- Preheat oven to 350F.
- Peel your pumpkin rind using a vegetable peeler.
- Cut the pumpkin in half and scoop out the seeds and strands, just like you would when making a jack-o-lantern.
- Cut the pumpkin into large chunks. Toss with olive oil and roast in a pan (I used a brownie pan, 9x12) until soft (around 30-40 minutes depending on the thickness).
- Allow the pumpkin to cool slightly before blending.
- You can use an immersion blender or a regular blender to puree the pumpkin. Blend until smooth.
- Store in the freezer until needed or directly in the fridge. There are no preservatives so make sure to use it within a week.
Wednesday, November 30, 2016
DIY Pumpkin Puree
I get my hoarding tendencies from my mama. As soon as pumpkin puree is available in store, I stock up. You know that come November, the stores will be hard pressed to fulfil the demand for pumpkin pie supplies (I like that that rhymes). And sure enough, in the American section of Tesco, there is my trusty Libby's pumpkin puree--for £1.20 each. So perhaps pumpkin puree in moderation this year.
As part of my efforts to experience a New England fall in England, a group of friends and I went apple picking which became pumpkin picking which became hauling apples, pumpkins, spaghetti squash, broccoli, cauliflower and eggs home on the train.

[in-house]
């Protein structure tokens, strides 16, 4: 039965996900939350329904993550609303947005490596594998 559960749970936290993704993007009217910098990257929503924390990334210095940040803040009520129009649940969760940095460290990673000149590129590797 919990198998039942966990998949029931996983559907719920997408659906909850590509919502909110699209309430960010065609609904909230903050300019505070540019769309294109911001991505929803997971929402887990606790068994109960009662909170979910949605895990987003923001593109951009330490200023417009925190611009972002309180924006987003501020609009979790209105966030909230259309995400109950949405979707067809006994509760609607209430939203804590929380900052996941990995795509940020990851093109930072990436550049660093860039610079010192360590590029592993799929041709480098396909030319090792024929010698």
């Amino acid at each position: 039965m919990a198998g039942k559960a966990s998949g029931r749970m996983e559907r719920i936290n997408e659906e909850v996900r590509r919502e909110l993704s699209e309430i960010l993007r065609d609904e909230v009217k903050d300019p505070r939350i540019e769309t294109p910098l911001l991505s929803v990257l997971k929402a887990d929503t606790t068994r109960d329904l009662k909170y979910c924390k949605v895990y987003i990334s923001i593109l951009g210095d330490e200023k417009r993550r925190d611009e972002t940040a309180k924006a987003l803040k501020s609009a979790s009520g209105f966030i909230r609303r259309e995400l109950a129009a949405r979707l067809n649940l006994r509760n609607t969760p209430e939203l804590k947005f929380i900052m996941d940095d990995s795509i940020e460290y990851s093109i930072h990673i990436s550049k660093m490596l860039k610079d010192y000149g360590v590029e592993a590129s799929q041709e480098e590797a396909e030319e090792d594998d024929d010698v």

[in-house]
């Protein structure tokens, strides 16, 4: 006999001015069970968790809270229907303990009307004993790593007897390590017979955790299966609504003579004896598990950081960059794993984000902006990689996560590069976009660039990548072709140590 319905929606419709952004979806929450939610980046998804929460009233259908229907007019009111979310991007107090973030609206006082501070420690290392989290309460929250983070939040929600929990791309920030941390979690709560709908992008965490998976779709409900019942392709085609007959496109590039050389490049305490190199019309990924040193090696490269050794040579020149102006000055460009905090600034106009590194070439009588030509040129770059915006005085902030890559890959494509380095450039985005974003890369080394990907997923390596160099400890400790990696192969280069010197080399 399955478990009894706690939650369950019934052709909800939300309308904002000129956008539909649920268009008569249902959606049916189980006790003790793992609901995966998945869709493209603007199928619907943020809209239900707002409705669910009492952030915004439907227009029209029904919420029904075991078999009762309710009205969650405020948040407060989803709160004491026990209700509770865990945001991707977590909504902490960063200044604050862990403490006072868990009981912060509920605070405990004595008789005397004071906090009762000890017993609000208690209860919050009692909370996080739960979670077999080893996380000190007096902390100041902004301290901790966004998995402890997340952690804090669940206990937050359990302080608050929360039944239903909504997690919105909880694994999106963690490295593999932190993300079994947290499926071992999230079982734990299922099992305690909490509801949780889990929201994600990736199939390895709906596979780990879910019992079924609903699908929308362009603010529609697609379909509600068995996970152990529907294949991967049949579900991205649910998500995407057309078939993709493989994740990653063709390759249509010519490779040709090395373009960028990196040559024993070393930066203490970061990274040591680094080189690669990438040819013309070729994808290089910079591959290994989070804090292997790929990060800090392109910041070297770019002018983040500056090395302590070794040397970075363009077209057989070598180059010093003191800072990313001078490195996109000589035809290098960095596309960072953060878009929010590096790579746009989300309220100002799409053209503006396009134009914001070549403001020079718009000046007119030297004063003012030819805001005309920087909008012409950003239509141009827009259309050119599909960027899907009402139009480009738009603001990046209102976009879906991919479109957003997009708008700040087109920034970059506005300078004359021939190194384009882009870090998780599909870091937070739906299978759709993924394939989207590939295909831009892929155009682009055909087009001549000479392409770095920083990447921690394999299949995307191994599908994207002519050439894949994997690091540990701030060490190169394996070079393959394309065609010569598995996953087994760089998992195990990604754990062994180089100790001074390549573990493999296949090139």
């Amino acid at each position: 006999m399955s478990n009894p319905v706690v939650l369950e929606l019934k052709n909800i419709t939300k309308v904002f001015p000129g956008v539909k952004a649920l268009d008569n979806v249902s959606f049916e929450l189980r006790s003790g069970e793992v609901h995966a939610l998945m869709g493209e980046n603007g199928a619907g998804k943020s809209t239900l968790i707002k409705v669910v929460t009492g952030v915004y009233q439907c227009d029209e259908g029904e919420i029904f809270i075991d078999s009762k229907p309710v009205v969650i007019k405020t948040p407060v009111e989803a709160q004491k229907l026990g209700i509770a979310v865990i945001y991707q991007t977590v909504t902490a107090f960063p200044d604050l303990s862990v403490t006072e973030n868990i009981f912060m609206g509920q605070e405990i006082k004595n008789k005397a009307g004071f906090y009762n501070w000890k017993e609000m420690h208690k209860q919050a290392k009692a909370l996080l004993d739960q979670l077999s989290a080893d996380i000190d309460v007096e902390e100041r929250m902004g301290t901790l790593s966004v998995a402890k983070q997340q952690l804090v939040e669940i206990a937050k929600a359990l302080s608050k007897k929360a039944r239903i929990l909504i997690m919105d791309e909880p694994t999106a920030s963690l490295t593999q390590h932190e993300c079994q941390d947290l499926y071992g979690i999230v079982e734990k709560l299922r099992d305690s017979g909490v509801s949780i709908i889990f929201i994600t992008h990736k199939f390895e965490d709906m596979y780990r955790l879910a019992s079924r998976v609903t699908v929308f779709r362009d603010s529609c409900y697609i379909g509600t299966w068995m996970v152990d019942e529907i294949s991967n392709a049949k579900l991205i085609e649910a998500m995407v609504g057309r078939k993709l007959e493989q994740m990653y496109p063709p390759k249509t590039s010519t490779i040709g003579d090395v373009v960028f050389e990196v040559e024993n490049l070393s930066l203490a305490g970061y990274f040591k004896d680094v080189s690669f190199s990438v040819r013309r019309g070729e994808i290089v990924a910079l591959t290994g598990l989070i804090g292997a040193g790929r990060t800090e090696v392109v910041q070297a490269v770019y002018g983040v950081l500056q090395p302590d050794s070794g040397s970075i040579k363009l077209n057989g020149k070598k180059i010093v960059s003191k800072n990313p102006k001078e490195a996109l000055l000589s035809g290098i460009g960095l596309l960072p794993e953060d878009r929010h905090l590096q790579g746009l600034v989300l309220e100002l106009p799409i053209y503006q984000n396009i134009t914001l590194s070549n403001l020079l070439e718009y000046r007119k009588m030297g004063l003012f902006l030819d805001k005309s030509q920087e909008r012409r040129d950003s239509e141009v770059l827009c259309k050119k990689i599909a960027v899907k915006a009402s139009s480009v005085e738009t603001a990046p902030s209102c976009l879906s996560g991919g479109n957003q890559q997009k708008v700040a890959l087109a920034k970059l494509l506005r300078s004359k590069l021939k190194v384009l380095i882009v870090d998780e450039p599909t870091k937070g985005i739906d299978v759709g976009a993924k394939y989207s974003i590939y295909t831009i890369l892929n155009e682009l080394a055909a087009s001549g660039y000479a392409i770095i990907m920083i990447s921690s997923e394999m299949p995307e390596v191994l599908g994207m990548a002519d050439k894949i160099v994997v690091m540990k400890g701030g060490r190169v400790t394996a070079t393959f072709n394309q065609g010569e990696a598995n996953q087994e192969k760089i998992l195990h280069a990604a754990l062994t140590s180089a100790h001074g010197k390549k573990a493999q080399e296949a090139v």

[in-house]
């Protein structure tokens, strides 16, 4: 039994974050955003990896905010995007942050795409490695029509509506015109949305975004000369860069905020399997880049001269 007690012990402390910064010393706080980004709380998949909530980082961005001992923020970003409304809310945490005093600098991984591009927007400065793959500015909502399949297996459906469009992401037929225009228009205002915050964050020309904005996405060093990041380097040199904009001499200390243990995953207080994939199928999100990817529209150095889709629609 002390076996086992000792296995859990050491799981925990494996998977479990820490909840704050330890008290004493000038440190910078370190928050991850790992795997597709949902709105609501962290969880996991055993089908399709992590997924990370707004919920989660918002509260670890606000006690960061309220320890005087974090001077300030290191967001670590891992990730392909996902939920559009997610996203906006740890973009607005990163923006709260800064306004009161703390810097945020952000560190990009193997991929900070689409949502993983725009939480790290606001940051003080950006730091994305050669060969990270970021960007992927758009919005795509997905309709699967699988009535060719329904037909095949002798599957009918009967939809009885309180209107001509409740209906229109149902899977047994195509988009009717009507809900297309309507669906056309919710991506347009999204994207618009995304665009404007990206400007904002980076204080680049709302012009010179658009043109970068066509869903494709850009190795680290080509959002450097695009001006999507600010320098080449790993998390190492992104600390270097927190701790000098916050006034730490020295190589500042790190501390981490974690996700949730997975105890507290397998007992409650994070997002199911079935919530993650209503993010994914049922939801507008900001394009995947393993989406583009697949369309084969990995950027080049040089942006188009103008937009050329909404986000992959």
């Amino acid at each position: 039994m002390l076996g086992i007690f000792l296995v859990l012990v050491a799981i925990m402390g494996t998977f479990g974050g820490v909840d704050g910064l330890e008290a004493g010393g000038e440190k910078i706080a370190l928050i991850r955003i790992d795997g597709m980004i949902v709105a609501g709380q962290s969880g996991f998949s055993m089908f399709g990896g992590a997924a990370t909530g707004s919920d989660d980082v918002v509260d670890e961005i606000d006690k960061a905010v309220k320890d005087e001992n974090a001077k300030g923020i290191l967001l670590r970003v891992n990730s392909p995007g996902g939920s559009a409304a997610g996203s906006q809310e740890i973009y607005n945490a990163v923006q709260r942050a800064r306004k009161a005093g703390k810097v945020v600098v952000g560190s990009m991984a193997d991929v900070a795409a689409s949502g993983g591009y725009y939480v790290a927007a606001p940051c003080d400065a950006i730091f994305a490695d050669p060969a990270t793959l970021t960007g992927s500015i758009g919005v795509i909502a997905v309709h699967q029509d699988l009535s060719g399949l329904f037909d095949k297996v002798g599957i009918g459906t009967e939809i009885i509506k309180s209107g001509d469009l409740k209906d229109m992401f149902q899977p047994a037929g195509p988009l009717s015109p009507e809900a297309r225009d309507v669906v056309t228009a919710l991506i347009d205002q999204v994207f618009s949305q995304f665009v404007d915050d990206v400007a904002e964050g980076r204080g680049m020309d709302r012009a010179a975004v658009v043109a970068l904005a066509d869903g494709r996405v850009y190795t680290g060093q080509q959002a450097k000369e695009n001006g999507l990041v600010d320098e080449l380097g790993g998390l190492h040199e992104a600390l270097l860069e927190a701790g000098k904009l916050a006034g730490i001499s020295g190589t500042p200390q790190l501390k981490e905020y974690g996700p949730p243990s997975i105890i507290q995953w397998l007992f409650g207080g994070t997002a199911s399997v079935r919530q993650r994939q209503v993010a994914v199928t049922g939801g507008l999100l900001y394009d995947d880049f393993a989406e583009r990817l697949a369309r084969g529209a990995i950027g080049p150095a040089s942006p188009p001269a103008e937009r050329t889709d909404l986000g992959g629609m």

I chose a small-ish pumpkin but let it sit on my table for two weeks as decoration before tackling how to cook it. Simultaneously, my mom was preparing her harvest for freezing so we each approached pumpkin roasting differently.
I used a peeler, much like for a butternut squash, and peeled the pumpkin skin off before slicing it in half, remove the seeds, and roasting. Basically just like a butternut squash. Alternatively, my mom poked a lot of holes in her pumpkins and roasted them whole. Good news: none of them exploded!
After the pumpkin is cooked, I used an immersion blender (yes, I took another step in planting roots here, I bought an appliance) to puree the roasted pumpkin. It's much yellower than the burnt orange you get in the canned variety but it does the trick. I stored a couple bags of pumpkin puree in the freezer and have been using it slowly for smoothies, muffins and soup!
So if you find yourself lacking canned pumpkin puree, it's extremely easy to DIY. And please don't call me Martha Stewart or Mary Berry as a result, it's actually easy.